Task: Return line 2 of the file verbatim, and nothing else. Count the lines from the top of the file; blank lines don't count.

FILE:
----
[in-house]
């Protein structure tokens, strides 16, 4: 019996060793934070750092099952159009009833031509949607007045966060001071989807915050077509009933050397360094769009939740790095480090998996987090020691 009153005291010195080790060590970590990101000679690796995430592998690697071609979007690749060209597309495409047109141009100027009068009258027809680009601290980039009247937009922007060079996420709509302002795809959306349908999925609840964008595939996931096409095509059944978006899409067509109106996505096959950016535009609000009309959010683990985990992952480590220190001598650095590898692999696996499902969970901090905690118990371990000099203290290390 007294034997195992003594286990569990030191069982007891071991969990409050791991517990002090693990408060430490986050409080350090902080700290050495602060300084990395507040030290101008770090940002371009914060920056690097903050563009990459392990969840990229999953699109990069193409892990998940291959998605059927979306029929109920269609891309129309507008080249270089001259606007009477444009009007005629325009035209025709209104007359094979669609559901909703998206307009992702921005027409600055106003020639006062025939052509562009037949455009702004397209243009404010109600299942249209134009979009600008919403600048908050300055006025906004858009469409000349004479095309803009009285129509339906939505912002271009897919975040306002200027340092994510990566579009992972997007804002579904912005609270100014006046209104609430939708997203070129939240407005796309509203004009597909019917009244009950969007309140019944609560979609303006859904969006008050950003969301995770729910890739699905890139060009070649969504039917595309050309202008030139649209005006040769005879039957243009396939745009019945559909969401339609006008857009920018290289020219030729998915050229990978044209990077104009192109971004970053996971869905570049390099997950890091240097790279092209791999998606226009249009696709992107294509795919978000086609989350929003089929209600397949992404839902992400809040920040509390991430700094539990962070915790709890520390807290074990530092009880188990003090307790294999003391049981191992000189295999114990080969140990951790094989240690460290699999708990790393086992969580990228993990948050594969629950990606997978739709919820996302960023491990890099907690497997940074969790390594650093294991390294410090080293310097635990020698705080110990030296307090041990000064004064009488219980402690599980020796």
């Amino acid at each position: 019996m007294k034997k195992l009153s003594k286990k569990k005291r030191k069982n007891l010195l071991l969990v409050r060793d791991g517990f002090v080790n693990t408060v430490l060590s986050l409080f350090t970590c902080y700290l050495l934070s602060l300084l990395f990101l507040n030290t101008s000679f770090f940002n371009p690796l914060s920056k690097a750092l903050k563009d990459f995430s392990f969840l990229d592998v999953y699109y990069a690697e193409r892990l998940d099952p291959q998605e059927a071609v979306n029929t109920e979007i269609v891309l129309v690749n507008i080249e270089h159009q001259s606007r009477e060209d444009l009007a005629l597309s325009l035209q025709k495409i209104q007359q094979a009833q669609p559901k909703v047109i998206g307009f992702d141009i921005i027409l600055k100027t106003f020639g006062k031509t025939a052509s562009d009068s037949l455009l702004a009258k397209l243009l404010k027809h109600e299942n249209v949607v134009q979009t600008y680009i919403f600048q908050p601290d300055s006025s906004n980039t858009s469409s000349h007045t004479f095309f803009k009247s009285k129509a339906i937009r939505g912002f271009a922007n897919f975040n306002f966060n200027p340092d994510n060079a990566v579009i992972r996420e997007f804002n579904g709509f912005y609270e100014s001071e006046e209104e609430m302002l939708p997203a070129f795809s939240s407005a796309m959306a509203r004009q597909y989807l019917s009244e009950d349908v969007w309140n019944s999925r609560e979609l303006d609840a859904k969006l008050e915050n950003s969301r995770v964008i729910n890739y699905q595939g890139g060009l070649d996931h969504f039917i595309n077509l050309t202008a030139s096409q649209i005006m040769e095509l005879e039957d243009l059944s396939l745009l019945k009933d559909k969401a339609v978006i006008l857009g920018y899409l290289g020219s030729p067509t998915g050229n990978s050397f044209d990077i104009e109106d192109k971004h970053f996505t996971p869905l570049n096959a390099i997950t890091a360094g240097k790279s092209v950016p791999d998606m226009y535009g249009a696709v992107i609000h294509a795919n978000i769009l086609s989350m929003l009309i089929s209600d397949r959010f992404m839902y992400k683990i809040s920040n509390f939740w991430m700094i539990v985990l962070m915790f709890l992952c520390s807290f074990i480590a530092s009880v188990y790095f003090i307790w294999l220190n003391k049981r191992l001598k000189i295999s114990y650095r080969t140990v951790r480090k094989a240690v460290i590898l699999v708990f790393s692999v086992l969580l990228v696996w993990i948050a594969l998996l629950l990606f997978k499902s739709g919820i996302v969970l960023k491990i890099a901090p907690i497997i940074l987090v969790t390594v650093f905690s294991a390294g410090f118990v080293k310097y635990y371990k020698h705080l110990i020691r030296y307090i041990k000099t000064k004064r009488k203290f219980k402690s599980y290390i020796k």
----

């Protein structure tokens, strides 16, 4: 019996060793934070750092099952159009009833031509949607007045966060001071989807915050077509009933050397360094769009939740790095480090998996987090020691 009153005291010195080790060590970590990101000679690796995430592998690697071609979007690749060209597309495409047109141009100027009068009258027809680009601290980039009247937009922007060079996420709509302002795809959306349908999925609840964008595939996931096409095509059944978006899409067509109106996505096959950016535009609000009309959010683990985990992952480590220190001598650095590898692999696996499902969970901090905690118990371990000099203290290390 007294034997195992003594286990569990030191069982007891071991969990409050791991517990002090693990408060430490986050409080350090902080700290050495602060300084990395507040030290101008770090940002371009914060920056690097903050563009990459392990969840990229999953699109990069193409892990998940291959998605059927979306029929109920269609891309129309507008080249270089001259606007009477444009009007005629325009035209025709209104007359094979669609559901909703998206307009992702921005027409600055106003020639006062025939052509562009037949455009702004397209243009404010109600299942249209134009979009600008919403600048908050300055006025906004858009469409000349004479095309803009009285129509339906939505912002271009897919975040306002200027340092994510990566579009992972997007804002579904912005609270100014006046209104609430939708997203070129939240407005796309509203004009597909019917009244009950969007309140019944609560979609303006859904969006008050950003969301995770729910890739699905890139060009070649969504039917595309050309202008030139649209005006040769005879039957243009396939745009019945559909969401339609006008857009920018290289020219030729998915050229990978044209990077104009192109971004970053996971869905570049390099997950890091240097790279092209791999998606226009249009696709992107294509795919978000086609989350929003089929209600397949992404839902992400809040920040509390991430700094539990962070915790709890520390807290074990530092009880188990003090307790294999003391049981191992000189295999114990080969140990951790094989240690460290699999708990790393086992969580990228993990948050594969629950990606997978739709919820996302960023491990890099907690497997940074969790390594650093294991390294410090080293310097635990020698705080110990030296307090041990000064004064009488219980402690599980020796």